Bartholomew v. Foster

Annotate this Case

115 Pa. Commonwealth Ct. 430 (1988)

541 A.2d 393

Ann and Craig Bartholomew, on behalf of their son, Jonathan Bartholomew, and The League of Women Voters of Pennsylvania, on behalf of its members, Petitioners v. Constance B. Foster, in her official capacity as Commissioner of the Pennsylvania Insurance Department, Respondent.

No. 2551 C.D. 1986.

Commonwealth Court of Pennsylvania.

Argued November 18, 1987.

April 25, 1988.

*431 Argued November 18, 1987, before President Judge CRUMLISH, JR., and Judges CRAIG, MacPHAIL, DOYLE, BARRY and COLINS.

Deborah A. Ellis, with her, Isabelle Katz Pinzler, American Civil Liberties Union/Women's Rights Project, *432 Stefan Presser, American Civil Liberties Union of Pennsylvania, and Rita Bernstein, Women's Law Project, for petitioners.

Andrew S. Gordon, Chief Deputy Attorney General, Chief, Litigation Section, and LeRoy S. Zimmerman, Attorney General, for respondent.

Jeffrey A. Less, with him, A. Richard Feldman, Bazelon, Less & Price and James J. McCabe, with him, Jane Dalton Elliott, Duane, Morris & Heckscher, for intervenors, Insurance Federation of Pennsylvania, State Farm Mutual Automobile Insurance Company, and Anne Grahn.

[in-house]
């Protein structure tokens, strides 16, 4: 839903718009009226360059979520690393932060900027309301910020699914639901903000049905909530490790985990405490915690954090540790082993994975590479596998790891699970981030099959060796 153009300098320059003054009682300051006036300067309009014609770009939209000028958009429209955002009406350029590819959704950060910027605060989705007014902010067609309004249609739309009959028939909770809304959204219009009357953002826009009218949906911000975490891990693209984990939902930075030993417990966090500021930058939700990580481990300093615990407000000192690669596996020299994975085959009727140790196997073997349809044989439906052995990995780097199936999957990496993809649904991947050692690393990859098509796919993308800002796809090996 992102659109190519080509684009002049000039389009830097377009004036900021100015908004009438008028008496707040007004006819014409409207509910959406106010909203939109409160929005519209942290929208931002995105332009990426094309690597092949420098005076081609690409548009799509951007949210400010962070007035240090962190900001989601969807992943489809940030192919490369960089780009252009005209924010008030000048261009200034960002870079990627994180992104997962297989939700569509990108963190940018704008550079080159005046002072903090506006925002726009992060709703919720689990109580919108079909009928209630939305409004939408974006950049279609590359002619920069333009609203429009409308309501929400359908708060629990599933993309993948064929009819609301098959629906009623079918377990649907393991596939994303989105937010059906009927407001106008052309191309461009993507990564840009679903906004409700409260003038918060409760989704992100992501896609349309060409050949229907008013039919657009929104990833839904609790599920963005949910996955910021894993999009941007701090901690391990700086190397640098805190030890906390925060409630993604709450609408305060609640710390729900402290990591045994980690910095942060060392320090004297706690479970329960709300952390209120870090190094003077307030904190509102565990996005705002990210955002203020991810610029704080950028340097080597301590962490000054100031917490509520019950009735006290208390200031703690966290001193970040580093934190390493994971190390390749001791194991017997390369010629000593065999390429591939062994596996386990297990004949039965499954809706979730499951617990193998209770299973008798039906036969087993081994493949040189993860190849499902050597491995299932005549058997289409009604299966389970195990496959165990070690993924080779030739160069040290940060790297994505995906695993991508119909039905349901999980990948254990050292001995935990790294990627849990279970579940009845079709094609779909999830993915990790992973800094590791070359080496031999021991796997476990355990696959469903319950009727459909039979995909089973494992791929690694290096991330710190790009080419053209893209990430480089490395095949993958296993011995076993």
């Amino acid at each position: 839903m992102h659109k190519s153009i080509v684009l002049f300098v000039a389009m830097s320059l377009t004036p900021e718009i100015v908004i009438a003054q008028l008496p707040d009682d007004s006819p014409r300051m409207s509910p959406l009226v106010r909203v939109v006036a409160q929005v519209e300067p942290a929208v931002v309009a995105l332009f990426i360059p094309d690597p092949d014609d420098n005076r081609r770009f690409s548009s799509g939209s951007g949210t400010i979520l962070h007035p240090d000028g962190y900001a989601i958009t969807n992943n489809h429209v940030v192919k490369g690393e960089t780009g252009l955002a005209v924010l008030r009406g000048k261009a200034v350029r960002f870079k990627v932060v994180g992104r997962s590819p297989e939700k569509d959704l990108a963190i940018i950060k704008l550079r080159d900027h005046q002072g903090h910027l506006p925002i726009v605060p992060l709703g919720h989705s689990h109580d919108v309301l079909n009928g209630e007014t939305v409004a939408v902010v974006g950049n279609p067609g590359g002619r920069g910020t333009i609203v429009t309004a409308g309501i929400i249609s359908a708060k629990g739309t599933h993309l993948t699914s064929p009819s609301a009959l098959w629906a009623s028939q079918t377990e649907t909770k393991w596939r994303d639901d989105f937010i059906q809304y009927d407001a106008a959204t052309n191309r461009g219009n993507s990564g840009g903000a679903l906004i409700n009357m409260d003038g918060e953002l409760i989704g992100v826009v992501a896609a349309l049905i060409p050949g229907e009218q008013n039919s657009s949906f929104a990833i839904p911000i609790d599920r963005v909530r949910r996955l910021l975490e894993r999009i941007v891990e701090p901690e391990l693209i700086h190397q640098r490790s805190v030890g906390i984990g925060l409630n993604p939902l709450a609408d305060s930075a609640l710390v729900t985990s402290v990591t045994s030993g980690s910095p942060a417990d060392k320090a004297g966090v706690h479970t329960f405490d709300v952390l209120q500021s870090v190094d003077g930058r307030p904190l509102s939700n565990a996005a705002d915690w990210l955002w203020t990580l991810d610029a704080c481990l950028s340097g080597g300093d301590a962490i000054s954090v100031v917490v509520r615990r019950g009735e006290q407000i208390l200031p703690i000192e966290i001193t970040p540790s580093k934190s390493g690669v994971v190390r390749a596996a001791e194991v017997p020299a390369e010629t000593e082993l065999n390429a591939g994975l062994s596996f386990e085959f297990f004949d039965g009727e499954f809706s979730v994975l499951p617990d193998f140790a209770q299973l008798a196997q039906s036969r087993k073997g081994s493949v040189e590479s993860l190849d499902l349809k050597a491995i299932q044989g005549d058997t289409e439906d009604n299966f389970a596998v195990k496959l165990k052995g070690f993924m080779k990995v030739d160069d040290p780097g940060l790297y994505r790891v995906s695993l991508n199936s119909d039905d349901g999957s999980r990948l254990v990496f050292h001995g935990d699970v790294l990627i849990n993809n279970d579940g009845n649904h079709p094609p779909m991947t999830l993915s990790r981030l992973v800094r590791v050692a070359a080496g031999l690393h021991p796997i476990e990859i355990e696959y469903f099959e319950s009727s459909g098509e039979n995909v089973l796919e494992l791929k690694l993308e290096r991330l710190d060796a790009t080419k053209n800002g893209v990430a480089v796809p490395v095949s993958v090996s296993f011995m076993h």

Richard DiSalle, with him, Susan H. Malone, Rose, Schmidt, Chapman, Duff & Halsey, for intervenor, Erie Insurance Group.

Jeffrey B. Clay, McNees, Wallace & Nurick, for intervenor, Nationwide Mutual Insurance Company.

Alaine S. Williams, with her, Nancy McCauley, Kirschner, Walters & Willig, for Amicus Curiae, Pennsylvania AFL-CIO.

Simonne N. Roy, with her, Clifford A. Rieders, for Amicus Curiae, Common Cause/Pennsylvania.

Patricia A. Rodgers, Rodgers, Rodgers and Cullis, P.C., for Amicus Curiae, Federation of Business and Professional Women's Clubs, Inc.

Barbara B. Hillje, Agzigian, Keane and Associates, for Amicus Curiae, The Pennsylvania Division of The American Association of University Women.

*433 Seth F. Kreimer, Of Counsel: Jeffrey Ivan Pasek, Cohen, Shapiro, Polisher, Shiekman and Cohen, for Amicus Curiae, American Jewish Congress of Philadelphia.

Michael L. Browne, with him, J. Thomas Morris and Marilyn Heffley, Reed, Smith, Shaw & McClay, for Amici Curiae, The Pennsylvania State Grange and The Pennsylvania Association of Realtors.